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Economics of Direct Legislation

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  • John G. Matsusaka

Abstract

This paper develops a theory of direct legislation to explain (i) why some issues are resolved by popular vote and others by elected representatives, and (ii) why citizens vote on some ballot propositions and abstain on others. Evidence is provided by a new data set describing 871 California propositions. The main findings are the following. "Good government" issues were usually resolved by legislative measures and distributional issues by initiatives. Citizen-initiated legislation was more common when representatives were unresponsive to the electorate. Voter turnout was higher on distributional propositions than good government propositions. Voter participation on ballot measures has been increasing over time.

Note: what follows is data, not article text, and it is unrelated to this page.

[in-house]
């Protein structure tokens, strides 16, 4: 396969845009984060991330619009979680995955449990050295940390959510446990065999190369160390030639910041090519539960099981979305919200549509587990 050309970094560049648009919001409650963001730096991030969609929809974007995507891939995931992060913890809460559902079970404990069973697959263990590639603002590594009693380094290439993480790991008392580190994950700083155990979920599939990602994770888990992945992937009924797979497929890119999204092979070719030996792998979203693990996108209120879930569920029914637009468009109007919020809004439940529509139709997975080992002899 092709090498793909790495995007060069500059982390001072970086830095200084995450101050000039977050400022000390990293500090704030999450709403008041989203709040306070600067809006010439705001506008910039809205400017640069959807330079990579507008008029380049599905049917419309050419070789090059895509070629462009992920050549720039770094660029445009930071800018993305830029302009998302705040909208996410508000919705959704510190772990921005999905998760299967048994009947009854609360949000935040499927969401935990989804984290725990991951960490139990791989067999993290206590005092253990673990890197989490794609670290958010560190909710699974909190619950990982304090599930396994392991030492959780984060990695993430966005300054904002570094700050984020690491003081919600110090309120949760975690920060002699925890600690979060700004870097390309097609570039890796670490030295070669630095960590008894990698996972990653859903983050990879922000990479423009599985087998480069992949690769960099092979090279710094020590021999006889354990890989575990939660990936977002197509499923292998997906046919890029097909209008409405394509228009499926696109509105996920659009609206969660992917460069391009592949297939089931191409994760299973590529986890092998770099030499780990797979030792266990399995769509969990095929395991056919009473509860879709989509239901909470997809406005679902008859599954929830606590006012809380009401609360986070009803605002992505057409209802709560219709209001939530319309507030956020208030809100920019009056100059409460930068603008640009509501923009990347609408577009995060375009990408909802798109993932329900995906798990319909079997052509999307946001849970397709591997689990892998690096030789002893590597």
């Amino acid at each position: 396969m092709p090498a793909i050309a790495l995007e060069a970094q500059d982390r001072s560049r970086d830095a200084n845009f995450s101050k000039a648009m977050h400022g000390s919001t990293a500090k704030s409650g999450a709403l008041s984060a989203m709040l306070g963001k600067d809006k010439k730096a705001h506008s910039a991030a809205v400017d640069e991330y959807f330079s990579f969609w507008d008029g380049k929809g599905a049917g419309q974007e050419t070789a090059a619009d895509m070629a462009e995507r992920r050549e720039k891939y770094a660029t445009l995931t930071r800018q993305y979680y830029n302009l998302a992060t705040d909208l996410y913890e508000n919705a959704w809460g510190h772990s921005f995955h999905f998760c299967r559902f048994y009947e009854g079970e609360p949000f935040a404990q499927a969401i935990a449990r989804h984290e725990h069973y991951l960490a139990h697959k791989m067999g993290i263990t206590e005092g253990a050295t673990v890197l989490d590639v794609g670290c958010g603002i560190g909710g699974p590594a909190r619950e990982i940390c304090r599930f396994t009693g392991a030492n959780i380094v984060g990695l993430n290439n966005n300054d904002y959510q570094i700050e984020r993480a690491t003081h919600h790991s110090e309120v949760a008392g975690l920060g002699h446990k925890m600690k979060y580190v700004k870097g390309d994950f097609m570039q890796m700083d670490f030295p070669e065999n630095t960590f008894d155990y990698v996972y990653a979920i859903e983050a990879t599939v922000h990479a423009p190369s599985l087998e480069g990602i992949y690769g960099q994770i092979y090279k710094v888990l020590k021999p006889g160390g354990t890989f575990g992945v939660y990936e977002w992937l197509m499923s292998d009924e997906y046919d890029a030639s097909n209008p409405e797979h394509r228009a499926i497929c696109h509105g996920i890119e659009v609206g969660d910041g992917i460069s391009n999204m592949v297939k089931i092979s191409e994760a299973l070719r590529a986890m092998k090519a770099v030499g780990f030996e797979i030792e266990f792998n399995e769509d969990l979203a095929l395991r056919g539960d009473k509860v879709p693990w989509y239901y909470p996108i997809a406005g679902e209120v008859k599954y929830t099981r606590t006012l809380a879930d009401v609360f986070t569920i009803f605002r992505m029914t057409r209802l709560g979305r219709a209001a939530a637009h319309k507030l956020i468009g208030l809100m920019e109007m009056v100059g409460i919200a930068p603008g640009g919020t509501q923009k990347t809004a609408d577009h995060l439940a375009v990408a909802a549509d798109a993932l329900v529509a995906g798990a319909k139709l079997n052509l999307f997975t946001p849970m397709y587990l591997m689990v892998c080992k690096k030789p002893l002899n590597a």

Suggested Citation

  • John G. Matsusaka, 1992. "Economics of Direct Legislation," The Quarterly Journal of Economics, Oxford University Press, vol. 107(2), pages 541-571.
  • Handle: RePEc:oup:qjecon:v:107:y:1992:i:2:p:541-571.
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